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Pair of barbers in their 80′s continue to enjoy cutting hair

March 4, 2019
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With pictures of Elvis donning the walls, Ken VanDe Wettering, 85, gives a haircut to Tim Gibson of Oshkosh at Greasy Fingers barbershop Thursday, Feb. 21, 2019, in Appleton, Wis. (Dan Powers/The Post-Crescent via AP)
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With pictures of Elvis donning the walls, Ken VanDe Wettering, 85, gives a haircut to Tim Gibson of Oshkosh at Greasy Fingers barbershop Thursday, Feb. 21, 2019, in Appleton, Wis. (Dan Powers/The Post-Crescent via AP)

APPLETON, Wis. (AP) — Greasy Fingers is full of callbacks to bygone eras.

The small barbershop, spa and salon are decorated with photos and mementos, mostly from the 1950s. There’s an Elvis clock, complete with dangling dancing legs, an old-timey cash register and an illuminated barber’s pole. Even the use of the word barbershop might be a reminder of past generations — high and tight men’s cuts, crisp parts, a dab or two of pomade.

The building itself is a throwback in its own right. It was first home to a drive-in diner that opened in 1956. It’s been a barbershop in more recent times, including one run by the late Harry Coenen for just shy of 20 years.

Then there’s Ken Van De Wettering and Don Klemp. Sporting their white silk barber jackets and wielding the now seldom-seen barber combs, the octogenarian duo are American classics.

“I liked barbering so I went into that and I was told — and this is true — if I didn’t want to stay in it it’d be OK, but if I was trained in it I could do it the rest of my life,” Klemp, who recently turned 80, told the Appleton Post-Crescent. “So I took up something I could do the rest of my life.”

The work done by Klemp and his 86-year-old friend Van De Wettering now is seen by most as retro and it’s even more apparent now in their new surroundings. After having cut hair for decades in shops where both the employees and the customers were predominantly men, since October they’ve been mingling in a more modern salon setting.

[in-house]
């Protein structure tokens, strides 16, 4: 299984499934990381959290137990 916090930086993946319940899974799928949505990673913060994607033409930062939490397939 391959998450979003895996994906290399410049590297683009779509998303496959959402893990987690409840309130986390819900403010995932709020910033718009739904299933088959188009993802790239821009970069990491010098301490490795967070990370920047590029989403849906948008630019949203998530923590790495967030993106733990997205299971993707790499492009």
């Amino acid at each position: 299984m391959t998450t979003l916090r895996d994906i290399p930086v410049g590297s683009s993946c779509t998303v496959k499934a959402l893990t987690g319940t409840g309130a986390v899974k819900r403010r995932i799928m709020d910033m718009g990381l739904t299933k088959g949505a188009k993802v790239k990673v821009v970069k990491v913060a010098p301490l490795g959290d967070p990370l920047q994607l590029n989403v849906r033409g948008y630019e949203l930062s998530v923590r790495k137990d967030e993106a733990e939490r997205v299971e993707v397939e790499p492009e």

Greasy Fingers was opened in late 2017 by Chrissy Braun, and its customer base draws from all generations and, of course, the female half of the population. For Klemp and Van De Wettering, it’s a fun change of pace.

“I’d say the girls are wonderful to be with,” Van De Wettering said. “They’re nice, polite, they’re fun to be with. You watch them cut hair, they cut differently than I do. But they get the job done.”

Both men had previously worked at the business when it was Harry Coenen’s Barber Shop. Klemp was there about six years and Van De Wettering more than a decade.

That business closed in August 2017 after the death of Coenen, who had cut hair for more than 60 years and ran shops in Appleton since 1967. Braun moved in, gave the place a makeover and opened a few months later.

As the name suggests, Greasy Fingers calls back to the 1950s and the pomade-loving “greasers” of that era. You’re likely to hear ’50s tunes playing and Elvis can be spotted in at least a dozen places around the quaint single-room shop. (Fun fact: Presley would be 84 years old today — two years younger than Van De Wettering.)

After Coenen’s closed, the two barbers moved to another shop in town. A few months later, that business packed up and went north to Green Bay and they were again on the lookout for a new place to cut hair. Braun was happy to bring them back for reasons that are simple: She likes them.

“They’re cute,” she said. “They’re good people.”

Klemp and Van De Wettering aren’t working a full-time schedule like in their younger days. They each work a morning two days a week. On work days, they’re up before the sun, usually starting at 6:30 a.m. to begin issuing “gentlemen’s haircuts.”

“It’s worked out good,” Klemp said. “I enjoy working with these gals.”

The two men first met at barbering school in Green Bay back when the King was tearing up the charts. Although Van De Wettering is a few years older, he had to wait a bit to start learning the trade.

“The Korean War just ended,” he said. “So all the veterans had priority over me. So I didn’t get to school for a few more years. I said, ‘I’ll be here, you just call.’”

In their recent moves from barber shop to barber shop, they’ve stuck together because they can combine to work four days a week. Klemp said he doesn’t plan on cutting hair forever and he’s noticed he gets a little more tired as each year passes — so “sooner or later I’ll say that’s going to be enough.”

When it comes to loyalty, it’s hard to find a better example than the clientele of these two. Both said they have men who’ve been coming to them for decades. Both also have bounced around from place to place over the years, and they both also ran their own businesses for some time. Van De Wettering, the son of a barber, had Ken’s Barber Shop for about 30 years. Klemp was at the helm of Modern Barber Shop in Neenah for seven years or so.

“All my customers are friends of mine. They’ve become friends,” Klemp said. “I’ve cut their hair for many, many years. That’s the reason I came back here. When you’re friends, you want to see your friends and they want you back. I’d say 90 percent of our customers — Ken’s and mine — are previous customers of ours.”

Van De Wettering said he has one regular customer whose flat-top he’s been crafting since 1954. Another of his regulars, who started during the Harry Coenen era, will turn 101 years old in April.

“Those are the things that make the trade what it is,” Van De Wettering said. “Trust in each other. (We’re) almost like old brothers. There ain’t too many of us old guys left.”


Information from: Post-Crescent Media, http://www.postcrescent.com

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